Aidan Smith: Boris and the unseemly history of PMs and football … but should Ukraine get that World Cup bye?

In the past he’s harrumphed about our rain, the “gloomy Scotch mist” and, before it came to pass, the idea that a Scottish MP could be Prime Minister of the United Kingdom. Also, while a magazine editor, he published a poem calling us a “verminous race”.

Football has become a political football again with Boris suggesting Ukraine sould be given a World Cup bye
Football has become a political football again with Boris suggesting Ukraine sould be given a World Cup bye

No friend of Scotland, some would say of Boris Johnson, and I’m sure a good number of the Tartan Army are currently harrumphing right back at him over his latest whizzo proposal: that Ukraine be given a bye to the World Cup, this obviously coming at our expense.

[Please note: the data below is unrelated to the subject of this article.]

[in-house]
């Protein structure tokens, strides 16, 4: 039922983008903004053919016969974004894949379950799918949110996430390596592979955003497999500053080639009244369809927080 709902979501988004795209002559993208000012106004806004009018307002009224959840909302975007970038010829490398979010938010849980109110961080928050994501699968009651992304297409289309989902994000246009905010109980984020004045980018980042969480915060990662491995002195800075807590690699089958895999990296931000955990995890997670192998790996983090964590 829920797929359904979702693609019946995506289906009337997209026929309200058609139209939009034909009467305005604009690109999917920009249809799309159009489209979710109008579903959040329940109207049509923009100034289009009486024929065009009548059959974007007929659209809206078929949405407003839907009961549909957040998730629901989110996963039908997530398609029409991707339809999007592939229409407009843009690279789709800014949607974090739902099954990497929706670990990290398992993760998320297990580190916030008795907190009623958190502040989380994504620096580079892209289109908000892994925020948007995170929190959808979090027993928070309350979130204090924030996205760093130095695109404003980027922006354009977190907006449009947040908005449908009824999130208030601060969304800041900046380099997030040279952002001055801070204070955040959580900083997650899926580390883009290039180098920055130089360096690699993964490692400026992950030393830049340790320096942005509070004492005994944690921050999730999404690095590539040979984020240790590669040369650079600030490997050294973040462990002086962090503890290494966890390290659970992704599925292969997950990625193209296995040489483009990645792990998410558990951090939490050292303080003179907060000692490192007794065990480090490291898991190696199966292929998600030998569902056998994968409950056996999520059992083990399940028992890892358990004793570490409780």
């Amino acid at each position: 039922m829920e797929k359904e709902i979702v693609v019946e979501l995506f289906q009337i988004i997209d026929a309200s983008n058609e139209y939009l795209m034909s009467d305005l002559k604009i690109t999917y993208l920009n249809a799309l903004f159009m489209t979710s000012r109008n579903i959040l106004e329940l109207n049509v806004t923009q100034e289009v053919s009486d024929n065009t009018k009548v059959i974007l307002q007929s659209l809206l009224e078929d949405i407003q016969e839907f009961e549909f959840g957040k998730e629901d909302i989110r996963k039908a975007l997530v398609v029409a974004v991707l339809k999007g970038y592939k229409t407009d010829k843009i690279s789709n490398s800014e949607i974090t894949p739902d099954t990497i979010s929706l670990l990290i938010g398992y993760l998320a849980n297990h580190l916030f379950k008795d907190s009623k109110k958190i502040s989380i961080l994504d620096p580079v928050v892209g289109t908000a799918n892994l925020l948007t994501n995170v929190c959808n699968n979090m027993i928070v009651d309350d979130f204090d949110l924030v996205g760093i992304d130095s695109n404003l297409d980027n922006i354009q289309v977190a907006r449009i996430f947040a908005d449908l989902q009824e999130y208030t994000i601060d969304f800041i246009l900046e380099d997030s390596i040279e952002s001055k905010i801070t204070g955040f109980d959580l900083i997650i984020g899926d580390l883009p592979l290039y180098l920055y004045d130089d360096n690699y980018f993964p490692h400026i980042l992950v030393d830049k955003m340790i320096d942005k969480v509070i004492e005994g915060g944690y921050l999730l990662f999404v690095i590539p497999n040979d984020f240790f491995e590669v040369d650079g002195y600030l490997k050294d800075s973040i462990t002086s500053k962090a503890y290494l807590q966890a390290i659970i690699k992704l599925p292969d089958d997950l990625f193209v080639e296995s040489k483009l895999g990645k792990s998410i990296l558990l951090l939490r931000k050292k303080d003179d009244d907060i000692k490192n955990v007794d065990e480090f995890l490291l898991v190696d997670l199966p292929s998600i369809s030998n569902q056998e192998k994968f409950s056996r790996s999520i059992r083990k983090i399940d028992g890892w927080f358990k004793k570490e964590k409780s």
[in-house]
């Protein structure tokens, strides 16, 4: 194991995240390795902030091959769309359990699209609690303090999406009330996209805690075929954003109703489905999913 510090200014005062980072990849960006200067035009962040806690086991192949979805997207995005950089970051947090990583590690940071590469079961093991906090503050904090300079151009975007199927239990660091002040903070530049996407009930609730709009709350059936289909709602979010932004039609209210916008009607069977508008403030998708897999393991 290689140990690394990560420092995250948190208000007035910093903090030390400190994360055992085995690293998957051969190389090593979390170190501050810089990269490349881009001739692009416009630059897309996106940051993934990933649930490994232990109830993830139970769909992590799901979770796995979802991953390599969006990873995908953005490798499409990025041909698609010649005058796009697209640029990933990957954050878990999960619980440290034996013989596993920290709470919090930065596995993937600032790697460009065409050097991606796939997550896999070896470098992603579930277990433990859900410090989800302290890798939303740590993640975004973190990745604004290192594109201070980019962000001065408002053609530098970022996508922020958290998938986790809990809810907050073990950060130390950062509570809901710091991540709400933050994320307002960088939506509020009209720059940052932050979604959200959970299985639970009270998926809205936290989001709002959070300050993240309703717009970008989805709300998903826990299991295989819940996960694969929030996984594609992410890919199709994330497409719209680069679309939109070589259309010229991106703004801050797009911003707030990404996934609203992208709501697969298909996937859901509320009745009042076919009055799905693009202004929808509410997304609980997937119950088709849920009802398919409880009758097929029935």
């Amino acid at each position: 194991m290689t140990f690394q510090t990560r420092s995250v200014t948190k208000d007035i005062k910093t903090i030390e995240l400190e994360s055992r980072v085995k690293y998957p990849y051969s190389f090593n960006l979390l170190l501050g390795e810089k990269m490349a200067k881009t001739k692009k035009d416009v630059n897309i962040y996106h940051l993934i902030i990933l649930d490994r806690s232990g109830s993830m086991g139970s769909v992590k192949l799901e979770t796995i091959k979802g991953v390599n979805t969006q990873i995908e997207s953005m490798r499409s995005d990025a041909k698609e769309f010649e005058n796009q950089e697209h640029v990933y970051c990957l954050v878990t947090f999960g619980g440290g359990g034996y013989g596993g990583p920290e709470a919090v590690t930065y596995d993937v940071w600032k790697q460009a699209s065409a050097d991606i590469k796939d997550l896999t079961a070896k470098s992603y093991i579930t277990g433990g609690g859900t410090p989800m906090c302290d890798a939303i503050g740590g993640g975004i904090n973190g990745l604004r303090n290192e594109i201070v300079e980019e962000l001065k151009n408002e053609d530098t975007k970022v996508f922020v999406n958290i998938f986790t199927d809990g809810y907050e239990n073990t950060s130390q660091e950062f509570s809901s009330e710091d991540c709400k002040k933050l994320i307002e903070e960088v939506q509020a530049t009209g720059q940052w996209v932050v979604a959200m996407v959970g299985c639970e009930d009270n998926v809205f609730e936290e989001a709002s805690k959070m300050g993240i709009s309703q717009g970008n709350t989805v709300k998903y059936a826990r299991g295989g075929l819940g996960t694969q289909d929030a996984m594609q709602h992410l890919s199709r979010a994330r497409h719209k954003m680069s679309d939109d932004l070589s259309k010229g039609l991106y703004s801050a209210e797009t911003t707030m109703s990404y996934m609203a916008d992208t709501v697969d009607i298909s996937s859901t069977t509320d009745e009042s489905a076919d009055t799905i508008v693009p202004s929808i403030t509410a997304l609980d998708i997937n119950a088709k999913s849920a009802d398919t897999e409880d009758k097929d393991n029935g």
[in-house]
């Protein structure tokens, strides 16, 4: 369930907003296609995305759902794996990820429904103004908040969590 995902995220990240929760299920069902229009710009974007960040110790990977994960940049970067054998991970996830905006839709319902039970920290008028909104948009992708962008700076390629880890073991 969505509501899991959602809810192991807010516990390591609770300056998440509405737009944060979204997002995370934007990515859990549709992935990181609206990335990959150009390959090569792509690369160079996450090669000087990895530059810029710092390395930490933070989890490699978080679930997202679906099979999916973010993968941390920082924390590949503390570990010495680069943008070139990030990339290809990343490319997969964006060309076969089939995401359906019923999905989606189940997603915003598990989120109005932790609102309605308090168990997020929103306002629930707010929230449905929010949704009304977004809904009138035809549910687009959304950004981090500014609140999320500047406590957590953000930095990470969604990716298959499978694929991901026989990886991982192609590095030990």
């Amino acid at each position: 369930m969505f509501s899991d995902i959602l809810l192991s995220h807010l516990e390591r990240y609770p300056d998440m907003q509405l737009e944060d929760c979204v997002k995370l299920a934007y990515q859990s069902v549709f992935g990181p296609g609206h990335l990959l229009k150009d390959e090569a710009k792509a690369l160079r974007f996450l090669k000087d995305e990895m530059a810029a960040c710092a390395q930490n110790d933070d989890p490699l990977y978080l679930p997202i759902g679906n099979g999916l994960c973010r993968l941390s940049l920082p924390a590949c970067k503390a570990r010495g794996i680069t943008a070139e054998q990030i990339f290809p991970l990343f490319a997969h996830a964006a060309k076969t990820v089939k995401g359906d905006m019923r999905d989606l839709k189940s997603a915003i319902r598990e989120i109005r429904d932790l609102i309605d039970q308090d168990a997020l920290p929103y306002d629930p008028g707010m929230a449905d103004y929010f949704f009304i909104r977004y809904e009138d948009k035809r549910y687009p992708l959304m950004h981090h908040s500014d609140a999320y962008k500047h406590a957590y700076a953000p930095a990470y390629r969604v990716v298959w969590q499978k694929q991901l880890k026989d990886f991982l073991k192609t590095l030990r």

To be fair to Boris he stresses he’s no expert on football matters. “Not my strongest subject,” he admits. Even so, he’s joined the long list of PMs who have been unable to stop themselves getting involved.

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Presented with a ball, be it an actual ball at a photo-op, they will attempt to give it a hefty kick. With the possible exception of kissing babies, nothing connects a politician more with the lumpen electorate - in the eyes of the spin-doctors at least - than hoofing the old pig’s bladder. And if a small child gets mown down in the over-enthusiastic display of people’s-game fraternising, well, too bad. (I know that when Boris did this he was showing off at rugby, but you get my drift).

Or, when merely asked a question about football, no tantalising sphere or gaping net or vulnerable kid in the vicinity, it’s imperative that they answer. Football matters too much for them to risk some casual and instinctive flannelling. Regarding “Partygate”, the big story before the attacks on Kyiv, a never bloody ending succession of government ministers, having been bundled into the Today programme radio-car, could prevaricate: “We must wait for Sue Gray’s report.” If the issue had concerned the game, though, this wouldn’t have been acceptable. Remember how quickly the European Super League was killed stone dead?